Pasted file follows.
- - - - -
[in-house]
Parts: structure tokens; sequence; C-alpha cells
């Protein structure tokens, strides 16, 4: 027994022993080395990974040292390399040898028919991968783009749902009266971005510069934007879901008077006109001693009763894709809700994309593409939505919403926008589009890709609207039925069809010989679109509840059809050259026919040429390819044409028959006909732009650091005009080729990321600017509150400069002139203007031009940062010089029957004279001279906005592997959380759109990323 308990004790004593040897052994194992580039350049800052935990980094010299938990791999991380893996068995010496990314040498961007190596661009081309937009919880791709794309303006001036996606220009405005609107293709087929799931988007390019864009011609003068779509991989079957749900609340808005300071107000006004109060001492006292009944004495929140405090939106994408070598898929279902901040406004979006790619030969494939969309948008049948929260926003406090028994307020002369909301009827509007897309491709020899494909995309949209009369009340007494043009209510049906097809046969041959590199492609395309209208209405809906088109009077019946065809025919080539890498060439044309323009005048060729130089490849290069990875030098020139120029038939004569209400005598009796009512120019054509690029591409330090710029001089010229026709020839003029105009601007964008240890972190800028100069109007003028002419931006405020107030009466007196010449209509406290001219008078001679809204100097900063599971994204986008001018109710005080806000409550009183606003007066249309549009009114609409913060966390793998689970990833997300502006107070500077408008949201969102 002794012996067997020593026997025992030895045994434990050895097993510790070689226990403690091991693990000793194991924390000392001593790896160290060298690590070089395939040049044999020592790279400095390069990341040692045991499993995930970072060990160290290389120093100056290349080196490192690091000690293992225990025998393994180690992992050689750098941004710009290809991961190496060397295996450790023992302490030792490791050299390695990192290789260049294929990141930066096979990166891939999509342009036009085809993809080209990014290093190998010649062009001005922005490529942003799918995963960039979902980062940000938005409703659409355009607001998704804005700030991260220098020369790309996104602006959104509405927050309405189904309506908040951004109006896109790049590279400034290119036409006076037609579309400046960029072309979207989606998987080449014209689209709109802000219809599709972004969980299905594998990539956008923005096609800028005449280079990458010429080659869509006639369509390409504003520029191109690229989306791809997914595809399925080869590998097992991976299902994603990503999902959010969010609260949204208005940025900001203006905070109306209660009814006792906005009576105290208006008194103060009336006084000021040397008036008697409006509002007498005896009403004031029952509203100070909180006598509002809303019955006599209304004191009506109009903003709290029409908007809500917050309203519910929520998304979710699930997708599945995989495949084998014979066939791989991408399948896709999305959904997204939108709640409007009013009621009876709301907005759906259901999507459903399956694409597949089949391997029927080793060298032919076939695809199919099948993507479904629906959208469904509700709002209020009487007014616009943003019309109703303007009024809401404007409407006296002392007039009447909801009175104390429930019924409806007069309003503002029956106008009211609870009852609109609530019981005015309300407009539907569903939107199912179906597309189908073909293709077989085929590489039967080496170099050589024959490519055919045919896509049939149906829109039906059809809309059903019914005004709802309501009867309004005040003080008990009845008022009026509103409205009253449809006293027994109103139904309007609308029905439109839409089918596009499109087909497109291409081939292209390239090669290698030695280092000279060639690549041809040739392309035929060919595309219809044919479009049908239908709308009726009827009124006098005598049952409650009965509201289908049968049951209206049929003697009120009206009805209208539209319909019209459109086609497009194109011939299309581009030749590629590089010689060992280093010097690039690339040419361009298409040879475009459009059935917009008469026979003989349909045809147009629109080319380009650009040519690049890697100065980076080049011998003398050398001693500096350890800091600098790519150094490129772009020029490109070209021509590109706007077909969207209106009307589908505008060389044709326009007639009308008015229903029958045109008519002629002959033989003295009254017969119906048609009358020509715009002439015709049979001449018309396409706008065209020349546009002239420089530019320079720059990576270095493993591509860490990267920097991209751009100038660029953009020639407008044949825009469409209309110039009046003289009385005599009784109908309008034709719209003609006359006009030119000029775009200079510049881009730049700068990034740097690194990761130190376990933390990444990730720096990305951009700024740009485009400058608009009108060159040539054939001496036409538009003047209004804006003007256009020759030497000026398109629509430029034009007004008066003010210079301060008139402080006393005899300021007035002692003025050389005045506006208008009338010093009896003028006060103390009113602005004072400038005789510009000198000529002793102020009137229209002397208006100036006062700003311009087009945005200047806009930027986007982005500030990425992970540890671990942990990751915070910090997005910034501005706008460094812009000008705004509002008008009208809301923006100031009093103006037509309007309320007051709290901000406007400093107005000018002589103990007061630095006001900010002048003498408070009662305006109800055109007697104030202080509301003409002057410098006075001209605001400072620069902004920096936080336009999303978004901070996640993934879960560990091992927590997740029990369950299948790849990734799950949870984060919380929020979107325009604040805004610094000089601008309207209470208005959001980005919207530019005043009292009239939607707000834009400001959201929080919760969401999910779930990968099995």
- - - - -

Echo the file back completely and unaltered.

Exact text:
[in-house]
Parts: structure tokens; sequence; C-alpha cells
């Protein structure tokens, strides 16, 4: 027994022993080395990974040292390399040898028919991968783009749902009266971005510069934007879901008077006109001693009763894709809700994309593409939505919403926008589009890709609207039925069809010989679109509840059809050259026919040429390819044409028959006909732009650091005009080729990321600017509150400069002139203007031009940062010089029957004279001279906005592997959380759109990323 308990004790004593040897052994194992580039350049800052935990980094010299938990791999991380893996068995010496990314040498961007190596661009081309937009919880791709794309303006001036996606220009405005609107293709087929799931988007390019864009011609003068779509991989079957749900609340808005300071107000006004109060001492006292009944004495929140405090939106994408070598898929279902901040406004979006790619030969494939969309948008049948929260926003406090028994307020002369909301009827509007897309491709020899494909995309949209009369009340007494043009209510049906097809046969041959590199492609395309209208209405809906088109009077019946065809025919080539890498060439044309323009005048060729130089490849290069990875030098020139120029038939004569209400005598009796009512120019054509690029591409330090710029001089010229026709020839003029105009601007964008240890972190800028100069109007003028002419931006405020107030009466007196010449209509406290001219008078001679809204100097900063599971994204986008001018109710005080806000409550009183606003007066249309549009009114609409913060966390793998689970990833997300502006107070500077408008949201969102 002794012996067997020593026997025992030895045994434990050895097993510790070689226990403690091991693990000793194991924390000392001593790896160290060298690590070089395939040049044999020592790279400095390069990341040692045991499993995930970072060990160290290389120093100056290349080196490192690091000690293992225990025998393994180690992992050689750098941004710009290809991961190496060397295996450790023992302490030792490791050299390695990192290789260049294929990141930066096979990166891939999509342009036009085809993809080209990014290093190998010649062009001005922005490529942003799918995963960039979902980062940000938005409703659409355009607001998704804005700030991260220098020369790309996104602006959104509405927050309405189904309506908040951004109006896109790049590279400034290119036409006076037609579309400046960029072309979207989606998987080449014209689209709109802000219809599709972004969980299905594998990539956008923005096609800028005449280079990458010429080659869509006639369509390409504003520029191109690229989306791809997914595809399925080869590998097992991976299902994603990503999902959010969010609260949204208005940025900001203006905070109306209660009814006792906005009576105290208006008194103060009336006084000021040397008036008697409006509002007498005896009403004031029952509203100070909180006598509002809303019955006599209304004191009506109009903003709290029409908007809500917050309203519910929520998304979710699930997708599945995989495949084998014979066939791989991408399948896709999305959904997204939108709640409007009013009621009876709301907005759906259901999507459903399956694409597949089949391997029927080793060298032919076939695809199919099948993507479904629906959208469904509700709002209020009487007014616009943003019309109703303007009024809401404007409407006296002392007039009447909801009175104390429930019924409806007069309003503002029956106008009211609870009852609109609530019981005015309300407009539907569903939107199912179906597309189908073909293709077989085929590489039967080496170099050589024959490519055919045919896509049939149906829109039906059809809309059903019914005004709802309501009867309004005040003080008990009845008022009026509103409205009253449809006293027994109103139904309007609308029905439109839409089918596009499109087909497109291409081939292209390239090669290698030695280092000279060639690549041809040739392309035929060919595309219809044919479009049908239908709308009726009827009124006098005598049952409650009965509201289908049968049951209206049929003697009120009206009805209208539209319909019209459109086609497009194109011939299309581009030749590629590089010689060992280093010097690039690339040419361009298409040879475009459009059935917009008469026979003989349909045809147009629109080319380009650009040519690049890697100065980076080049011998003398050398001693500096350890800091600098790519150094490129772009020029490109070209021509590109706007077909969207209106009307589908505008060389044709326009007639009308008015229903029958045109008519002629002959033989003295009254017969119906048609009358020509715009002439015709049979001449018309396409706008065209020349546009002239420089530019320079720059990576270095493993591509860490990267920097991209751009100038660029953009020639407008044949825009469409209309110039009046003289009385005599009784109908309008034709719209003609006359006009030119000029775009200079510049881009730049700068990034740097690194990761130190376990933390990444990730720096990305951009700024740009485009400058608009009108060159040539054939001496036409538009003047209004804006003007256009020759030497000026398109629509430029034009007004008066003010210079301060008139402080006393005899300021007035002692003025050389005045506006208008009338010093009896003028006060103390009113602005004072400038005789510009000198000529002793102020009137229209002397208006100036006062700003311009087009945005200047806009930027986007982005500030990425992970540890671990942990990751915070910090997005910034501005706008460094812009000008705004509002008008009208809301923006100031009093103006037509309007309320007051709290901000406007400093107005000018002589103990007061630095006001900010002048003498408070009662305006109800055109007697104030202080509301003409002057410098006075001209605001400072620069902004920096936080336009999303978004901070996640993934879960560990091992927590997740029990369950299948790849990734799950949870984060919380929020979107325009604040805004610094000089601008309207209470208005959001980005919207530019005043009292009239939607707000834009400001959201929080919760969401999910779930990968099995």